Acclaimed pianist and chamber musician Susan Tomes is also an engaging writer. I have enjoyed her previous books and her blog, which offer interesting and revealing insights into the daily life of a classical musician and her personal thoughts on the many facets of music making. Her latest book, Sleeping in Temples, continues this, focusing on subjects such as the exigencies of finding the right concert clothes to coughing and other noises made by audiences, the physical and mental strains placed on musicians in their working life, and the pleasure people gain from attending concerts.
The title comes from an Ancient Greek habit of sleeping in temples in the hope that the powerful atmosphere would “incubate dreams”. In her final chapter, Susan explains that throughout her musical life her own version of “sleeping in temples” has been the privilege of spending time with the “sacred texts” of the music of Bach, Mozart, Beethoven, Schubert et al, the challenges of living and working with this music, and her great love of it, and its ability to take us on powerful emotional journeys and through varied and contrasting landscapes.
In a series of essays and musings, Susan reveals the joys and challenges of her career as well as discussing some perennial issues surrounding classical music and the musician’s day-to-day life, including what ‘interpretation’ really means, the effects of daily practise on one’s character, the benefits and burdens of memorisation, the influence of significant teachers, and the links between music and health. In one chapter she explores the fascinating dynamics that exist within a chamber ensemble and debunks the myth that the members of a string quartet, for example, are the greatest of friends outside the rehearsal room and concert hall. Another chapter ponders the (misguided) attitude that classical music “is not for everyone” (an attitude I encounter regularly and have done since an early age, having always been interested and engaged in classical music), and the pleasure and relief of connecting with like-minded people at university. The light-heartedly titled chapter ‘Fashion Parade’ explores the performer’s attire and the importance of finding the right shoes (for pedalling) and dress. The chapter has a more serious intent, however, as “appropriate” concert attire and the way solo musicians and orchestras dress is the subject of continued debate and has an impact on the way the music and the musicians are perceived by the audience: it shouldn’t matter – after all, the music is the most important thing – but somehow it does. In ‘Bullfrogs’, Susan examines that perennial irritant – coughing at concerts – and the performer’s own anxieties if struck down with a cold or cough and how adrenaline can miraculously “cure” a cold for the duration of a concert (another experience I can identify with, having played my diploma recital last April with a dreadful chest infection). The book also describes some of the challenges facing classical musicians today, including the effect of high quality recordings on live performance.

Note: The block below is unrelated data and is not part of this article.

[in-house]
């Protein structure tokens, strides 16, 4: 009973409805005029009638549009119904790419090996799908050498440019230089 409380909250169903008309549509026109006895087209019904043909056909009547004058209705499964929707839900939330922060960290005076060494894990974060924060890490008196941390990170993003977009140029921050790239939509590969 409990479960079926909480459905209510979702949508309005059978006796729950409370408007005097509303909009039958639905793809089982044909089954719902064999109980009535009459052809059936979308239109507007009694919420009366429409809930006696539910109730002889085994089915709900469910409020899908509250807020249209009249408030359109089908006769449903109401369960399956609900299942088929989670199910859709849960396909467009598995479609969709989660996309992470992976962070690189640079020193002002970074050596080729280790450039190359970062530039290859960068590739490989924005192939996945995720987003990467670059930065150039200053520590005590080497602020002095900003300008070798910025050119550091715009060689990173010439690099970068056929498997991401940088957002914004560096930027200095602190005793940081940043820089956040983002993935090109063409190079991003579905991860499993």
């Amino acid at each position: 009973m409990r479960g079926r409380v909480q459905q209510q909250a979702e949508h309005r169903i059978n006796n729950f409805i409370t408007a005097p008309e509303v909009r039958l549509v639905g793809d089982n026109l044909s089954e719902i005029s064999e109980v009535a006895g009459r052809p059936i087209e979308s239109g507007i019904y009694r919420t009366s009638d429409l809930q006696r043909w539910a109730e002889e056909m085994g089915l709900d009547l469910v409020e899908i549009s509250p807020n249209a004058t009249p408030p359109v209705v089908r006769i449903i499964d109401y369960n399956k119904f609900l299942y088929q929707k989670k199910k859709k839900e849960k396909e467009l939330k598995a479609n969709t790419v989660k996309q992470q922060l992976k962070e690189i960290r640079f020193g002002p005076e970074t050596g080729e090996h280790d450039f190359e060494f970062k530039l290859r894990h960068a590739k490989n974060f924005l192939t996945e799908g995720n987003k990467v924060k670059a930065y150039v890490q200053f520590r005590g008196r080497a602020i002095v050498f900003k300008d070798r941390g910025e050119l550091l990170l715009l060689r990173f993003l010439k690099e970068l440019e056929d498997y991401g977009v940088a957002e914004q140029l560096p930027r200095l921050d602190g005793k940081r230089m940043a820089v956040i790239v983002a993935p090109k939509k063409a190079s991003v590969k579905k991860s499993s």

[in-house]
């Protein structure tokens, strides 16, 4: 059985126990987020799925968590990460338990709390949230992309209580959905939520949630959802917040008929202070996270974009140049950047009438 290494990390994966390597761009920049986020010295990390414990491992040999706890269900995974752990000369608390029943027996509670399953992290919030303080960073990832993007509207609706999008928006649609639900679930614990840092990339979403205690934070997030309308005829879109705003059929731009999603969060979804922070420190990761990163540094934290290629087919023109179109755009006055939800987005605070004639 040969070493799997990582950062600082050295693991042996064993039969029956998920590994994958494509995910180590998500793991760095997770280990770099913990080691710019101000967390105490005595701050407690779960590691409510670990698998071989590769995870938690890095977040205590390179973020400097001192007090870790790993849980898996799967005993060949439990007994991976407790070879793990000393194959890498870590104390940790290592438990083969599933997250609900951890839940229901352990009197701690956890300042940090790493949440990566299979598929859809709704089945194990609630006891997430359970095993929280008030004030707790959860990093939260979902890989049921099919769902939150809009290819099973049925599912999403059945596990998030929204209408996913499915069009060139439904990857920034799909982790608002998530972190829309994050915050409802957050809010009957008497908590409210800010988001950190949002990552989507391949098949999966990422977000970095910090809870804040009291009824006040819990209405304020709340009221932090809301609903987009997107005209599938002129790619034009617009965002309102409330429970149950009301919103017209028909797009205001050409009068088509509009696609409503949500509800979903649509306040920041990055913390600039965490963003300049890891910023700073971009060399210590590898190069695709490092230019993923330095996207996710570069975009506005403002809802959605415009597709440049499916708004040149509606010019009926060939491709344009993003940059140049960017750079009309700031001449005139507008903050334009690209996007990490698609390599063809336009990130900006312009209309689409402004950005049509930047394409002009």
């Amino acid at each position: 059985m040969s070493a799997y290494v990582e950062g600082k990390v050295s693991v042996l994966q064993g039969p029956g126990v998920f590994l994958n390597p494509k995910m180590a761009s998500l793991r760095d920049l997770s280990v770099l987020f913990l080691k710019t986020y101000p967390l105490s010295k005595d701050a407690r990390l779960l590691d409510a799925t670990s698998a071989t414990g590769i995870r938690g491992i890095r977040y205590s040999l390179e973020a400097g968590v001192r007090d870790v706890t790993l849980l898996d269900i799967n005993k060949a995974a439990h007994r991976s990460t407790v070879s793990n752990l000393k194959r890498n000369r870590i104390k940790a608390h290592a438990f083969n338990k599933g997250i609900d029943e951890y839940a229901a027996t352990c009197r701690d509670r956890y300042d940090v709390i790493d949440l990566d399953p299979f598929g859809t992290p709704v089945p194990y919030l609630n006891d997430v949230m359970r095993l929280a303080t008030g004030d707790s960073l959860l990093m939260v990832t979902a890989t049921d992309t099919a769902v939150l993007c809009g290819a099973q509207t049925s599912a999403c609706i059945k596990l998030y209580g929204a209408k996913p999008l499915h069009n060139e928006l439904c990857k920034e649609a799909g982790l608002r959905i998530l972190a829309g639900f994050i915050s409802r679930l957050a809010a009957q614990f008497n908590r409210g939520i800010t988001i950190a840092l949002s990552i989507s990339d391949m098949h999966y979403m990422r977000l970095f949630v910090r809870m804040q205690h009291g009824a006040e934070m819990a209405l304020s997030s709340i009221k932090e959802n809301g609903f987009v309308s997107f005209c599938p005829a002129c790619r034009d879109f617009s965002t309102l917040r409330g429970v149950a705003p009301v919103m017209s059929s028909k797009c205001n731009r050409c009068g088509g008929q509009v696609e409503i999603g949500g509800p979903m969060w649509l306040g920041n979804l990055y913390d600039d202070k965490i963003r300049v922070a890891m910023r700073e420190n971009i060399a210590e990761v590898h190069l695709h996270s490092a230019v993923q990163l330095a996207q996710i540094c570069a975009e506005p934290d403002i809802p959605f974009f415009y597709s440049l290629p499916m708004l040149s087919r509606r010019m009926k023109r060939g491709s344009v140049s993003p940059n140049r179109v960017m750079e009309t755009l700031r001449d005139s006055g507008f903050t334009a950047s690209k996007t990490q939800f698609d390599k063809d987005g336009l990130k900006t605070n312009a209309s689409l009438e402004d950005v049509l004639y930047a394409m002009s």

Sensitively and articulately written, this absorbing and insightful book will delight and inspire musicians and music lovers, and indeed anyone with an interest in classical music. Highly recommended – put it on your Christmas list.
Sleeping in Temples – Susan Tomes. £19.99. Published October 2014. ISBN 9781843839750. Full details here
Susan Tomes’ website and blog